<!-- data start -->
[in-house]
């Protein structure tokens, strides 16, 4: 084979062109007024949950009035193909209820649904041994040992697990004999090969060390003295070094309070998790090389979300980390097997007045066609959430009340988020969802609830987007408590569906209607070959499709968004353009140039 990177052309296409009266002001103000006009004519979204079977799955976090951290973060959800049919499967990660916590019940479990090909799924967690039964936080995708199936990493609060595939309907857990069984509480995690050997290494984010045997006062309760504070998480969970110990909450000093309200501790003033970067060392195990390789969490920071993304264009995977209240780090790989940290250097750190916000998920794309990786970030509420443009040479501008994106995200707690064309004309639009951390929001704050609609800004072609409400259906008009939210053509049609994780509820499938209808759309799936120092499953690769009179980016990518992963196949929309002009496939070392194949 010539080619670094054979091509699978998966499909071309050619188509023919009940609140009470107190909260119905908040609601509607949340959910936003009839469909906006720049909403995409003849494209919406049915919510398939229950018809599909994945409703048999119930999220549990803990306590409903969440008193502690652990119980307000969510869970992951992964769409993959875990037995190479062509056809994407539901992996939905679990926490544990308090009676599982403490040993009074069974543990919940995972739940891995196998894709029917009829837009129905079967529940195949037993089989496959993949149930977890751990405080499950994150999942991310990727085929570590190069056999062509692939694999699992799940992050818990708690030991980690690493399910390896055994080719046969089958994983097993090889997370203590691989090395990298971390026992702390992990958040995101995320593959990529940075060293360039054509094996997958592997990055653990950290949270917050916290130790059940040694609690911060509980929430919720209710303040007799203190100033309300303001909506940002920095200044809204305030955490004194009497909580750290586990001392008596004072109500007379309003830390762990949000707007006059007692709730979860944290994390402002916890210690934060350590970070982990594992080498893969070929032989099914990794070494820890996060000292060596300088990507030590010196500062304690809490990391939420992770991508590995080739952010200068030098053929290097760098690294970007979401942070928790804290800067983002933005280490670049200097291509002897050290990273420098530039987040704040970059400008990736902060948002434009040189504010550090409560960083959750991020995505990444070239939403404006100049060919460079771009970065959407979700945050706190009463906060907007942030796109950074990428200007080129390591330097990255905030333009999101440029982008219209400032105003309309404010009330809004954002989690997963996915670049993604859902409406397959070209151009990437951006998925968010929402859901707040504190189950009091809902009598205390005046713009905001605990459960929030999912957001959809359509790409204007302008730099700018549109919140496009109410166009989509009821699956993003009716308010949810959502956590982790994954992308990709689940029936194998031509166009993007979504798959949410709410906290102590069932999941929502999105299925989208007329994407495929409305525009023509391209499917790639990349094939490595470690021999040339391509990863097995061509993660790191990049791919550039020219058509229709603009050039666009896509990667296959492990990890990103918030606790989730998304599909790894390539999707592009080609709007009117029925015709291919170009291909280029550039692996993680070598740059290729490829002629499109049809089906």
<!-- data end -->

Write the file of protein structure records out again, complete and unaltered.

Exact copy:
[in-house]
């Protein structure tokens, strides 16, 4: 084979062109007024949950009035193909209820649904041994040992697990004999090969060390003295070094309070998790090389979300980390097997007045066609959430009340988020969802609830987007408590569906209607070959499709968004353009140039 990177052309296409009266002001103000006009004519979204079977799955976090951290973060959800049919499967990660916590019940479990090909799924967690039964936080995708199936990493609060595939309907857990069984509480995690050997290494984010045997006062309760504070998480969970110990909450000093309200501790003033970067060392195990390789969490920071993304264009995977209240780090790989940290250097750190916000998920794309990786970030509420443009040479501008994106995200707690064309004309639009951390929001704050609609800004072609409400259906008009939210053509049609994780509820499938209808759309799936120092499953690769009179980016990518992963196949929309002009496939070392194949 010539080619670094054979091509699978998966499909071309050619188509023919009940609140009470107190909260119905908040609601509607949340959910936003009839469909906006720049909403995409003849494209919406049915919510398939229950018809599909994945409703048999119930999220549990803990306590409903969440008193502690652990119980307000969510869970992951992964769409993959875990037995190479062509056809994407539901992996939905679990926490544990308090009676599982403490040993009074069974543990919940995972739940891995196998894709029917009829837009129905079967529940195949037993089989496959993949149930977890751990405080499950994150999942991310990727085929570590190069056999062509692939694999699992799940992050818990708690030991980690690493399910390896055994080719046969089958994983097993090889997370203590691989090395990298971390026992702390992990958040995101995320593959990529940075060293360039054509094996997958592997990055653990950290949270917050916290130790059940040694609690911060509980929430919720209710303040007799203190100033309300303001909506940002920095200044809204305030955490004194009497909580750290586990001392008596004072109500007379309003830390762990949000707007006059007692709730979860944290994390402002916890210690934060350590970070982990594992080498893969070929032989099914990794070494820890996060000292060596300088990507030590010196500062304690809490990391939420992770991508590995080739952010200068030098053929290097760098690294970007979401942070928790804290800067983002933005280490670049200097291509002897050290990273420098530039987040704040970059400008990736902060948002434009040189504010550090409560960083959750991020995505990444070239939403404006100049060919460079771009970065959407979700945050706190009463906060907007942030796109950074990428200007080129390591330097990255905030333009999101440029982008219209400032105003309309404010009330809004954002989690997963996915670049993604859902409406397959070209151009990437951006998925968010929402859901707040504190189950009091809902009598205390005046713009905001605990459960929030999912957001959809359509790409204007302008730099700018549109919140496009109410166009989509009821699956993003009716308010949810959502956590982790994954992308990709689940029936194998031509166009993007979504798959949410709410906290102590069932999941929502999105299925989208007329994407495929409305525009023509391209499917790639990349094939490595470690021999040339391509990863097995061509993660790191990049791919550039020219058509229709603009050039666009896509990667296959492990990890990103918030606790989730998304599909790894390539999707592009080609709007009117029925015709291919170009291909280029550039692996993680070598740059290729490829002629499109049809089906």